The wrong mentality

Maybe this is an excuse, maybe it’s not…but sometimes, my drinking feels only as bad as the mentality behind it.

Regardless of the numbers, of the ounces, of the amount of times I fill up the glass…what feels more concerning is the mentality behind it. Am I drinking because I’m sad? Because I’m anxious? Because it’s a better alternative to killing myself? Am I too tired to want to, but doing it anyway?

If I’m drinking in conjunction with a negative headspace, in my opinion, that’s far more self destructive than drinking because of…whatever else.

Lately, and honestly, usually…I’m drinking because I’m in a negative headspace. I want to die. I’m sad. I’m extremely fucking anxious. I deserve this, I deserve to drink to feel better.

Whatever it is…it isn’t good.

My headspace has been a negative one, and it’s driving me to drink more. More and more mornings, this one included, I wake up regretting the night before. Angry with myself for my lack of control over the situation, and feeling like a failure.

Honestly, my mentality surrounding alcohol is never good. But sometimes I do convince myself that if I’m not drinking out of negative feelings than it’s fine. And I know that isn’t right either.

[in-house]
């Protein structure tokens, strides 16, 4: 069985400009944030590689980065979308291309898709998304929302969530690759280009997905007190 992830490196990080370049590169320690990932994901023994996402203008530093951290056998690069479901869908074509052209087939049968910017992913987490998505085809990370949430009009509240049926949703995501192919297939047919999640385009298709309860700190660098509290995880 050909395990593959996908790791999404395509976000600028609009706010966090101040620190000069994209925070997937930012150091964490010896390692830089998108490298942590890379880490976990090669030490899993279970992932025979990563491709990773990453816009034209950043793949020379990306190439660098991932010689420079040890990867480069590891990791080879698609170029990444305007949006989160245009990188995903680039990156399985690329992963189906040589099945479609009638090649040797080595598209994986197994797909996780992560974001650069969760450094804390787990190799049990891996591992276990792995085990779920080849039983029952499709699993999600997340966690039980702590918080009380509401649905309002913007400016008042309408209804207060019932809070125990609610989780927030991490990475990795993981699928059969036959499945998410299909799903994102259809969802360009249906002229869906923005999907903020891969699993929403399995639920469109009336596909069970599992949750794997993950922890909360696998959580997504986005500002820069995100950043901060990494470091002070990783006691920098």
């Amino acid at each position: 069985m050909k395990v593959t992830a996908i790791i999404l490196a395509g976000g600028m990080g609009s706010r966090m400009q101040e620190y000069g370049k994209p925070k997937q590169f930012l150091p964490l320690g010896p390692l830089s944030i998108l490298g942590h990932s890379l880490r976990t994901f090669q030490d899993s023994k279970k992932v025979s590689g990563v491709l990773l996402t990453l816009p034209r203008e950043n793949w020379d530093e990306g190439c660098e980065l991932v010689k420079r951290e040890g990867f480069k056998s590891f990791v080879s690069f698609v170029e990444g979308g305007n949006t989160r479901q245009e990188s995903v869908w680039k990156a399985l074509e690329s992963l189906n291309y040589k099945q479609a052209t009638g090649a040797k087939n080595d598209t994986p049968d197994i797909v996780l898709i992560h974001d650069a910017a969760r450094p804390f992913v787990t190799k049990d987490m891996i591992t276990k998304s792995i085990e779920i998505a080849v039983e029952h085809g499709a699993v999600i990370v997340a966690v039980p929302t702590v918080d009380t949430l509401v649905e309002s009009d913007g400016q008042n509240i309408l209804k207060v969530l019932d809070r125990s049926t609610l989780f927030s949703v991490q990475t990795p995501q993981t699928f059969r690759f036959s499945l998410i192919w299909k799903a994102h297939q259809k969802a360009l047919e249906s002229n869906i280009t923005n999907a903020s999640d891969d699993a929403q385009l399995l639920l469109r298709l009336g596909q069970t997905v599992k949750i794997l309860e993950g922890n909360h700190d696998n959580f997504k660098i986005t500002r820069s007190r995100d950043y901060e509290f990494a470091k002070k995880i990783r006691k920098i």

I’ve been doing well with my “measuring” goal this week so far, though last night I really didn’t want to. Last night, my mentality fell in line with “I don’t want to measure, I just want to pour shit into a glass and drink it”.

I want to do better tonight than I have been. I want to wake up feeling better about myself than I have the past few days.

I’ve started talking less and drinking more. And that’s a big problem. I’m shutting down and withdrawing, and I’m allowing the pain to exist and consume me, while trying to drown it out with alcohol.

I’m sorry I’m a failure.

8 thoughts on “The wrong mentality”

  1. I think what has changed things for me this time is that drinking for me really is the same as trying to kill myself. My kidneys can heal, but it won’t take much anymore to damage them beyond the point of no return. That has forced me to avoid the temptation to numb. My unsolicited advice: Don’t let your body get to this point! You can do this!

  2. I think looking around at what matters to you is important. Numbing what doesn’t of course makes it harder to see what does, but it is still there, and you deserve to enjoy it 🙂

    1. You’re right, I definitely need to spend more time enjoying what is instead of stressing about everything and missing out on happier moments.

    1. Thank you for saying that. ❤️❤️
      I know how lonely things can be, and sometimes writing about it is the only way I know how to connect with what’s going on.

Leave a Reply

%d bloggers like this: